|Do not fly Iberia
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Translated by Alfred John Church and William Jackson Brodribb
Book VI Chapter 45: Fire in Rome[AD 36-37]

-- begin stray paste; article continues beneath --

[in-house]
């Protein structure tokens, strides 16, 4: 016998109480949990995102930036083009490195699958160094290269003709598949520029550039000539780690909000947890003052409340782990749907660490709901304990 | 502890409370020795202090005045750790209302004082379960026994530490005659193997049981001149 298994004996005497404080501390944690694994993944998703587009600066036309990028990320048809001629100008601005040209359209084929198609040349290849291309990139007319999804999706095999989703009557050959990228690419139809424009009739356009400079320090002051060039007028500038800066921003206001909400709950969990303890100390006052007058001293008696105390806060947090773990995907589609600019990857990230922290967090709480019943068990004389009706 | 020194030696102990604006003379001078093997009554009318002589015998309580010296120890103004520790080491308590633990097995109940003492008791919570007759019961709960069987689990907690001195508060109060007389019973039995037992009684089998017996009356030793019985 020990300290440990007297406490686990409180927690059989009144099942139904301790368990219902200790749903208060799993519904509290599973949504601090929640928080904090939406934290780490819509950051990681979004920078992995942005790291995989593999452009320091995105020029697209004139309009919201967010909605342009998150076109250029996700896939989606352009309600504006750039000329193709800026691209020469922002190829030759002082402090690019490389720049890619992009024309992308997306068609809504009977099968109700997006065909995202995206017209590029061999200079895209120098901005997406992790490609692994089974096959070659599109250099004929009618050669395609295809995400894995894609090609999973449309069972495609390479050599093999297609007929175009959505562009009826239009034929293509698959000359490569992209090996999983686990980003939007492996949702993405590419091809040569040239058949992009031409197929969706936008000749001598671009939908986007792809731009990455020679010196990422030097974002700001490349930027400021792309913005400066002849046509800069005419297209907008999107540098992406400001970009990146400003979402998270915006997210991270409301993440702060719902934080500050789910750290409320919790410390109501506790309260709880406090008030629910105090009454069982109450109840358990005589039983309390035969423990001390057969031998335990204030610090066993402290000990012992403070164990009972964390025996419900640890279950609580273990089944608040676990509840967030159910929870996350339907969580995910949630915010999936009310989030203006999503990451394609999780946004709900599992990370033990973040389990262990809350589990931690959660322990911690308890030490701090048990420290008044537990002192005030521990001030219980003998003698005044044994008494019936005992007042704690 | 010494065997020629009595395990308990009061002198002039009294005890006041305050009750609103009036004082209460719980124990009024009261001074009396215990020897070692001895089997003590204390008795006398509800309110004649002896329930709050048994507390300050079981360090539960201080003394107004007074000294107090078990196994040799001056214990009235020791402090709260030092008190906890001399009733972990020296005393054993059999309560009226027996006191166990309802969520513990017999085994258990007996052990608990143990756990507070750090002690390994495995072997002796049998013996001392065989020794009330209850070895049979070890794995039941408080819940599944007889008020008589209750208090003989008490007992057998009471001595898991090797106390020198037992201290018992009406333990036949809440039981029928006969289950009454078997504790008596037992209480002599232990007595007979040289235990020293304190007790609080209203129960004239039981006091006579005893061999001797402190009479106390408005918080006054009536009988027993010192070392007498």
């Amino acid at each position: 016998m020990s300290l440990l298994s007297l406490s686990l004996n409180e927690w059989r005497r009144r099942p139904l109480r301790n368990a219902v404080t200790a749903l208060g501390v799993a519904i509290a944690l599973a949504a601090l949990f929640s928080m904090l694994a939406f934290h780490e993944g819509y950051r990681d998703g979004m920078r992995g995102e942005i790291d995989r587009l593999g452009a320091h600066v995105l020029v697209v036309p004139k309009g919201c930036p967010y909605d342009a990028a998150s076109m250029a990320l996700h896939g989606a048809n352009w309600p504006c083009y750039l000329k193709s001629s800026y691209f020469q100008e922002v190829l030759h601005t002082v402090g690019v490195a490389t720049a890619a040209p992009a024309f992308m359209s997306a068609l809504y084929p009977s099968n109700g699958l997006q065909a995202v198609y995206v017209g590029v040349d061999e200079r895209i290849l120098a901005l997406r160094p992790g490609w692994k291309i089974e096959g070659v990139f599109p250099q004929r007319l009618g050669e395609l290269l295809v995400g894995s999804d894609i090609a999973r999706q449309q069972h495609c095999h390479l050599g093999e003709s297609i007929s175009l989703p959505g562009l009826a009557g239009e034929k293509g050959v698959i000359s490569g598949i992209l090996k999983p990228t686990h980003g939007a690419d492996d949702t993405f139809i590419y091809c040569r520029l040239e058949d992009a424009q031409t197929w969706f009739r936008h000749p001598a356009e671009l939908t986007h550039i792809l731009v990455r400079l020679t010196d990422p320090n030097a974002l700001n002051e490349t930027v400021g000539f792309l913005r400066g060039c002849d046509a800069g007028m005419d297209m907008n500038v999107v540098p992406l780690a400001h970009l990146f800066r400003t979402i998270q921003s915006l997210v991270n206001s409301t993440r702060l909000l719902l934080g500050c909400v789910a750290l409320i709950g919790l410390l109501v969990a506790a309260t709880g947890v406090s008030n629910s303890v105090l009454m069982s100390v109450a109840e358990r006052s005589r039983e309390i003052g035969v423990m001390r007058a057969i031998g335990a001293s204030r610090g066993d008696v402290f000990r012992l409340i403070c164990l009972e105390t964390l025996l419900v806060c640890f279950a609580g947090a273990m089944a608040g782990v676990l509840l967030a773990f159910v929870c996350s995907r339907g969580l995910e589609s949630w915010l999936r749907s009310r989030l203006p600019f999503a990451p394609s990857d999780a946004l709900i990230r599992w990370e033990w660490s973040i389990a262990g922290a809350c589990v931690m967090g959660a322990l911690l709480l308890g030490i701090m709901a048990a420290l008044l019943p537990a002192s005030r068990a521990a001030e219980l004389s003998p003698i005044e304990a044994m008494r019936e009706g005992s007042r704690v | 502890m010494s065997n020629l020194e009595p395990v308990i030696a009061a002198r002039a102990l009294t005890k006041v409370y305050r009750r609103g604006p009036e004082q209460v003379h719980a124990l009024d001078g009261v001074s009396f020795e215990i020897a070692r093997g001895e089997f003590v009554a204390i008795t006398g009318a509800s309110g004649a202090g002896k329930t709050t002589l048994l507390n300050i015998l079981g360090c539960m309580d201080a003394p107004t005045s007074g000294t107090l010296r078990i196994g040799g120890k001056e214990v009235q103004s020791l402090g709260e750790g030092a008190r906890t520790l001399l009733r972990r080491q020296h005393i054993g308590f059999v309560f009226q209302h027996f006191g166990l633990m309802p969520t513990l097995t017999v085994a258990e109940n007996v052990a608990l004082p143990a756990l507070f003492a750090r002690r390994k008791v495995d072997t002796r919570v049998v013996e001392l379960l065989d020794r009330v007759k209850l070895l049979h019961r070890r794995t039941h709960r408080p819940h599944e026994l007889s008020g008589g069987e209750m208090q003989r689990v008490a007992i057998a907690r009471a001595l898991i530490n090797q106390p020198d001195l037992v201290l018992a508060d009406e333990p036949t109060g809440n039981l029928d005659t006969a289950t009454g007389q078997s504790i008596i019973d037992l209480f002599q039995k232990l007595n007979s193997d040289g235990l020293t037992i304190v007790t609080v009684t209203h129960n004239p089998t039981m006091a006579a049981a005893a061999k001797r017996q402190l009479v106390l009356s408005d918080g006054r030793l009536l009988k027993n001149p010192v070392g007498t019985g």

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|That same year Rome suffered from a terrible fire, and part of the circus near the Aventine hill hill burnt, as well as the Aventine quarter itself. This calamity the emperor turned into his own glory by paying the values of the houses and blocks of tenements. A hundred million of sesterces was expended in this munificence, a boon all the more acceptable to the populace, as Tiberius was rather sparing in building at his private expense. He raised only two structures even at the public cost, the temple of Augustus and the stage of the theatre of Pompey, and when these were completed, he did not dedicate them, either out of contempt for popularity or from his extreme age. Four commissioners, all husbands of the emperor's granddaughters- Cneius Domitius, Cassius Longinus, Marcus Vinicius, Rubellius Blandus - were appointed to assess the damage in each case, and Publius Petronius was added to their number on the nomination of the consuls. Various honours were devised and decreed to the emperor such as each man's ingenuity suggested. It is a question which of these he rejected or accepted, as the end of his life was so near. For soon afterwards Tiberius's last consuls, Cneius Acerronius and Gaius Pontius, entered on office, Macro's power being now excessive. Every day the man cultivated more assiduously than ever the favour of Gaius Caesar, which, indeed, he had never neglected, and after the death of Claudia, who had, as I have related, been married to Gaius, he had prompted his wife Ennia to inveigle the young prince by a pretence of love, and to bind him by an engagement of marriage, and the lad, provided he could secure the throne, shrank from no conditions. For though he was of an excitable temper, he had thoroughly learnt the falsehoods of hypocrisy under the loving care of his grandfather.